Ms Mutale appeals to government to create systems that will address challenges of autism in the country.

She also adds that free education ha further widen the challenges to autistic school going children as the environment is not safe for them due overcrowded classroom.

“With free education, where will our children be because classes are full.We can not afford to put them in overcrowded classroom as they need special needs,” Ms Mutale wondered.

And a teacher  at Great North Academy who is  special needs expert and speech therapist Tina Chipalabantu says lack of resources required to teach autistic child remains a big challenge.

Ms Chipalabantu discloses that autistic children require special attention as their ability to learn depends on resources and interests in gadgets.

Meanwhile, Luyando Simasiku who is in her twenties looks after two autistic brothers and she says….”Caring for autistic people especially children is an everyday learning process. I learn alot through non-verbal and I sharply understand them.”

Ms. Simasiku recently discovered that my autistic brother has mastered how to operate a mobile phone. ”

Ms. Simasiku her brother has high photographic memory ” and this has been helpful in our day-to-day living. We mainly do not need to be with him every time than it used before. ”

Before, I needed to be with him but now you just need a phone to keep him around because he knows specific phone applications where to find cartoons, she narrates.

“Through teaching, training, my brothers have improved very much than it was 5 years ago and we are very hopeful that in the next five years we will be able to see greater change, Simasiku explained.

Simasiku called on government and the families to develop interest in this form of disability for early intervention in case of any occurrences.

NAAZ National Chairperson Angela Namuyomba Gondwe says children with autism disorder continue to suffer in Zambia and are regarded as people who cannot contribute towards nationaldevelopment.

Mrs. Gondwe notes with sadness that three quarters of health workers in the country do not understand autism adding that it has been very depressing for our health experts to suspect witchcraft as cause of autism.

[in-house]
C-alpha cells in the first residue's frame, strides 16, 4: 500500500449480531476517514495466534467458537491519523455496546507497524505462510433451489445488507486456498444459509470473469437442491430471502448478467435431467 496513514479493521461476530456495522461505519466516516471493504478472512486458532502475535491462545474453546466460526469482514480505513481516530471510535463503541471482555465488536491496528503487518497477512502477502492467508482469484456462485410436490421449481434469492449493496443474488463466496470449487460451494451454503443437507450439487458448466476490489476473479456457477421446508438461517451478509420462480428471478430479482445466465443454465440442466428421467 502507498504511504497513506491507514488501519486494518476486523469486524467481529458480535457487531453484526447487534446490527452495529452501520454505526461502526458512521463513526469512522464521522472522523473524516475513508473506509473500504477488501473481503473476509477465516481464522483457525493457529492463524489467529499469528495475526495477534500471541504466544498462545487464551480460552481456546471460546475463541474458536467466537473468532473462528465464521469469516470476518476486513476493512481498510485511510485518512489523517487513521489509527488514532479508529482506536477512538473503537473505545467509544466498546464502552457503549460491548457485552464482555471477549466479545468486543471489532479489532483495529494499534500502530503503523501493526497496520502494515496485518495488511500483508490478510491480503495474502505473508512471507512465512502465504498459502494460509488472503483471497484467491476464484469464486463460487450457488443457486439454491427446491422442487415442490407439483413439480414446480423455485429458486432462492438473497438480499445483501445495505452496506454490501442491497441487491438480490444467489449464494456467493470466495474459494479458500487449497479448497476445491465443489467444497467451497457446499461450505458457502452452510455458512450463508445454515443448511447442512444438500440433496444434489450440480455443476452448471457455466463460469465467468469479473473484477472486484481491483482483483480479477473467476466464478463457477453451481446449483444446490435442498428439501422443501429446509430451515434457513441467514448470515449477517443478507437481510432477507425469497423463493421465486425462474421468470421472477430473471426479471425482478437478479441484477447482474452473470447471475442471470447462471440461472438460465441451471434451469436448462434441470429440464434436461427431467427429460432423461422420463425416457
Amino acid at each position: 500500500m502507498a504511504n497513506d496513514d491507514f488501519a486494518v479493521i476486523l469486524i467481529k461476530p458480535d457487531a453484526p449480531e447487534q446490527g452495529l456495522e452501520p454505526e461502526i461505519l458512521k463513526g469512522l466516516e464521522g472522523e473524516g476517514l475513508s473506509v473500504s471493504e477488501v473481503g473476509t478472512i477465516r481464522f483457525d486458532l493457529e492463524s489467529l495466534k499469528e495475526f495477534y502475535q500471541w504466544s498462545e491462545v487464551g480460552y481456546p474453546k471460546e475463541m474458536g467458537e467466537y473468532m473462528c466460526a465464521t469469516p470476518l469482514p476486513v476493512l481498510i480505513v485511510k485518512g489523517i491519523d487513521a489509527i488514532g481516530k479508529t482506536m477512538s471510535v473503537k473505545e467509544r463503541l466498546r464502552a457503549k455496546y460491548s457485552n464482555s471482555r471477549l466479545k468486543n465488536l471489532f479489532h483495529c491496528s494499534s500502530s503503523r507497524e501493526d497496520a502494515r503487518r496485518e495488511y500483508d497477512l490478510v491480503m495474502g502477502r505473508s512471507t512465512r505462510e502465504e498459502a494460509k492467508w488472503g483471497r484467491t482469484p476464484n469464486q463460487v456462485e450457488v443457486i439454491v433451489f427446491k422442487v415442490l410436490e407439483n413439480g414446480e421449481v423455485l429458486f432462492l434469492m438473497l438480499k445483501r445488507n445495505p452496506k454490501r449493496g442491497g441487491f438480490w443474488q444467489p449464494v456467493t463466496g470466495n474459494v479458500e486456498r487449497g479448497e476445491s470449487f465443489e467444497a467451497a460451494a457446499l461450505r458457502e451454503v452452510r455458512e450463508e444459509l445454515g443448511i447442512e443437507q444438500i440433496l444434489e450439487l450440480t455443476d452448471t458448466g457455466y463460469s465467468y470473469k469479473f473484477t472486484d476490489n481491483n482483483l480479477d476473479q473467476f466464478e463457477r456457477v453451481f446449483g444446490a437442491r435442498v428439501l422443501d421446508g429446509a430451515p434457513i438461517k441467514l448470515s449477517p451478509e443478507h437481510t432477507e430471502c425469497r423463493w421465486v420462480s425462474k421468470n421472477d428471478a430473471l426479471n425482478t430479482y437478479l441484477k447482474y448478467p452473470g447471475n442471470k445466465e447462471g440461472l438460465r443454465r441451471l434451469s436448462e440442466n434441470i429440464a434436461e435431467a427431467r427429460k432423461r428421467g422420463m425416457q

Mrs. Gondwe regretted that autistic children have been denied access better services such education and religious.

“We want health workers be knowledgeable about autism and creation of specific health posts for autism people for early intervention. We also want to see autism schools, church Sunday school teachers trained in autism,” said Mrs. Gondwe.

And ministry of community development Chief Social Welfare officer Morris Moono says government has made several robust strives in mainstreaming the disability agenda in the country since Zambia ratified the UN Convention on the Rights of Persons with Disabilities in 2010.

“Government recognises and ensures that people with disabilities are mostly excluded from several opportunities and services in health, education, employment, accessible information and transport which exacerbate their vulnerability and poverty,” said Moono.

However, Mr Moono, notes that among several robust intervention to enhance the disability agenda, government has increased targets and amounts for social cash transfer for people with disabilities. Also increased targets for farmer input supply programme (FISP) for vulnerable but viable farmers with disabilities.

Support learners with disabilities through public welfare assistance scheme  as well as increase tax rebate for different abled Zambians in formal employment. Tax rebate has also been extended to employers who employ Zambians with disabilities.